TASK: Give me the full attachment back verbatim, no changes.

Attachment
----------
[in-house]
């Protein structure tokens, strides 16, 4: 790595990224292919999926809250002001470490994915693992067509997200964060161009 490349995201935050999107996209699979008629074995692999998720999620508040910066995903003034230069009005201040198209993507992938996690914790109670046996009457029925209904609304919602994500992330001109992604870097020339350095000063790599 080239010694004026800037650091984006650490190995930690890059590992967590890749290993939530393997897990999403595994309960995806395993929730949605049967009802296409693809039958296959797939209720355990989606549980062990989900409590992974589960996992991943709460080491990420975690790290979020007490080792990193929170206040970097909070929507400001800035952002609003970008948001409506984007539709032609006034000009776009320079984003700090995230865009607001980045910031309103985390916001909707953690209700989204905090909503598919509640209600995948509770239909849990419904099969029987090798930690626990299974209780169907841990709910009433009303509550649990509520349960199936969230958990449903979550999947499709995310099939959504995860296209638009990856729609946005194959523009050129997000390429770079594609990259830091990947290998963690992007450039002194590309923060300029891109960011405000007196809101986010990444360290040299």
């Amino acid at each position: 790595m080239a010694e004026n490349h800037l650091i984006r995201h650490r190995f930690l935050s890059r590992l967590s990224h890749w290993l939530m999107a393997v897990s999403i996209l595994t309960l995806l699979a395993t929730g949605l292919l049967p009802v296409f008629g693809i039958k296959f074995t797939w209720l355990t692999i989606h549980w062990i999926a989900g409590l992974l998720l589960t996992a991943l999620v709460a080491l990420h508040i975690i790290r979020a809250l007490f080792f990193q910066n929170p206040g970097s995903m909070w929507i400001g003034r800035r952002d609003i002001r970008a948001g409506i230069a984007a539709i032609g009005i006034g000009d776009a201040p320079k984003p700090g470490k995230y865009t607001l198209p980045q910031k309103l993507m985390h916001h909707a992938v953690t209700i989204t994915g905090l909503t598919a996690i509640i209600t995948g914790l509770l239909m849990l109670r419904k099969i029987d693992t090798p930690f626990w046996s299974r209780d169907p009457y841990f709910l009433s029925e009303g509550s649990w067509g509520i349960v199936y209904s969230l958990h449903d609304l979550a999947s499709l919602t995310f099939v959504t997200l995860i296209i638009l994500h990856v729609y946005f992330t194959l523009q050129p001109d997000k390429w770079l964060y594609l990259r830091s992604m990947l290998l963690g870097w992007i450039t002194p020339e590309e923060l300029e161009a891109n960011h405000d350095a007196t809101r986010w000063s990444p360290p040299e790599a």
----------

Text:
[in-house]
């Protein structure tokens, strides 16, 4: 790595990224292919999926809250002001470490994915693992067509997200964060161009 490349995201935050999107996209699979008629074995692999998720999620508040910066995903003034230069009005201040198209993507992938996690914790109670046996009457029925209904609304919602994500992330001109992604870097020339350095000063790599 080239010694004026800037650091984006650490190995930690890059590992967590890749290993939530393997897990999403595994309960995806395993929730949605049967009802296409693809039958296959797939209720355990989606549980062990989900409590992974589960996992991943709460080491990420975690790290979020007490080792990193929170206040970097909070929507400001800035952002609003970008948001409506984007539709032609006034000009776009320079984003700090995230865009607001980045910031309103985390916001909707953690209700989204905090909503598919509640209600995948509770239909849990419904099969029987090798930690626990299974209780169907841990709910009433009303509550649990509520349960199936969230958990449903979550999947499709995310099939959504995860296209638009990856729609946005194959523009050129997000390429770079594609990259830091990947290998963690992007450039002194590309923060300029891109960011405000007196809101986010990444360290040299």
């Amino acid at each position: 790595m080239a010694e004026n490349h800037l650091i984006r995201h650490r190995f930690l935050s890059r590992l967590s990224h890749w290993l939530m999107a393997v897990s999403i996209l595994t309960l995806l699979a395993t929730g949605l292919l049967p009802v296409f008629g693809i039958k296959f074995t797939w209720l355990t692999i989606h549980w062990i999926a989900g409590l992974l998720l589960t996992a991943l999620v709460a080491l990420h508040i975690i790290r979020a809250l007490f080792f990193q910066n929170p206040g970097s995903m909070w929507i400001g003034r800035r952002d609003i002001r970008a948001g409506i230069a984007a539709i032609g009005i006034g000009d776009a201040p320079k984003p700090g470490k995230y865009t607001l198209p980045q910031k309103l993507m985390h916001h909707a992938v953690t209700i989204t994915g905090l909503t598919a996690i509640i209600t995948g914790l509770l239909m849990l109670r419904k099969i029987d693992t090798p930690f626990w046996s299974r209780d169907p009457y841990f709910l009433s029925e009303g509550s649990w067509g509520i349960v199936y209904s969230l958990h449903d609304l979550a999947s499709l919602t995310f099939v959504t997200l995860i296209i638009l994500h990856v729609y946005f992330t194959l523009q050129p001109d997000k390429w770079l964060y594609l990259r830091s992604m990947l290998l963690g870097w992007i450039t002194p020339e590309e923060l300029e161009a891109n960011h405000d350095a007196t809101r986010w000063s990444p360290p040299e790599a």